> Dog anatomy

Dog anatomy

Dog anatomy

It is important to know the basics of your dog's anatomy, as you can better understand how and why you can take care of your dog in a certain way and how your dog communicates.

The anatomy of mammals

Dogs are mammals. This means that dogs are warm-blooded and give birth to live young (pups) that are suckled by the mother. Bitches produce milk to feed their pups.

Dogs are omnivorous animals. So dogs need both vegetable and animal protein to survive. In nature, dogs and dog-like creatures are predators that hunt in a group.

The construction of a dog skeleton

The skeleton shapes the body and is important to the communication of dogs. Dogs communicate for a large part with body language.

In addition, the skeleton has an important function in the protection of the internal organs, the brain and the spinal cord.

Also the skeleton makes movement possible because of the different joints between the bones and the attachment of the different muscles and tendons

Perhaps less known is the role that the skeleton plays in the production of blood cells (in the bone marrow) and the role that it plays in the mineral system.

Dog versus human

The bones of dogs are similar to those of humans. The strength and build are, of course, different due to the fact that dogs walk on 4 legs and people on 2 legs. The construction is also different because of the specific function of the skeleton, attuned to the needs of predators. The strength in the legs and the strength in the jaws is very different. Also, the teeth are constructed differently and suitable for a predator with sharp canines. The chewing muscles are also tuned to this.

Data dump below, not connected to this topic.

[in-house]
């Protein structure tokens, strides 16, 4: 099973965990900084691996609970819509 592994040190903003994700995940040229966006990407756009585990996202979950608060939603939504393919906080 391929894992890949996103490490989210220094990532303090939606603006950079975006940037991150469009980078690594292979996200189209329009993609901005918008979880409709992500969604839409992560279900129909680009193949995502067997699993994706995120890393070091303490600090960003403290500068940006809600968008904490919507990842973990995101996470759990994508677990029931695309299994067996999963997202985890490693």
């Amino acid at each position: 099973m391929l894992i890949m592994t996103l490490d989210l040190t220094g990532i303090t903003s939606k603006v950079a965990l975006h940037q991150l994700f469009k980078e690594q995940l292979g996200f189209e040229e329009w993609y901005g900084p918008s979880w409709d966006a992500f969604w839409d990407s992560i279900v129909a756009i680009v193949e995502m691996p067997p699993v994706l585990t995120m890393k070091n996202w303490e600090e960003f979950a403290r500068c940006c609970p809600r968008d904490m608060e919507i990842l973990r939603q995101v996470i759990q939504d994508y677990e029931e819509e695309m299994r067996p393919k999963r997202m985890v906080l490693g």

Your dog's tail has a function in balance but also plays an important role in communication.

Unlike humans, in dogs the shoulder joint is not a ball joint but a hinge joint. Dogs do not have collarbones either. The shoulder blades of dogs are not directly attached to the rest of the body, instead, they are connected with muscles and tendons.

Organs and senses

Dogs have similar organs and senses to humans. These are of course adapted to the your dog's lifestyle Their sense of smell and hearing are much better developed than in humans.

The different organs and senses are briefly discussed below.

Organ systems

Like humans, dogs have different organ systems. The following are discussed:

  • Skin
  • Respiratory system
  • Heart and blood vessels
  • Gastrointestinal tract
  • Kidneys and urinary tract
  • Reproductive organs
  • Nervous system
  • Endocrine system

Skin

The skin is the largest organ of the body. The main function of the skin is to protect the body. Protect against infections, but also physical injury, loss of moisture and loss of heat. In dogs, the skin is in most cases still covered with hair. These hairs regulate body temperature. It keeps the dog warm, but in warm weather the coat also provides cooling. Therefore it is often not responsible to groom your dog in the summer (unless this is necessary from a veterinary point of view). The hairs also play a role in communication. When threatened, the hairs can stand upright and the dog seems larger.

In comparison to humans, dogs walk on their toes. For this purpose, the legs are provided with pads, paw pads that are thicker than on other parts of the body.

Most dogs have whiskers too. These hairs are different, being longer and thicker, than the hairs on the body. They are very sensitive when touched.

Respiratory system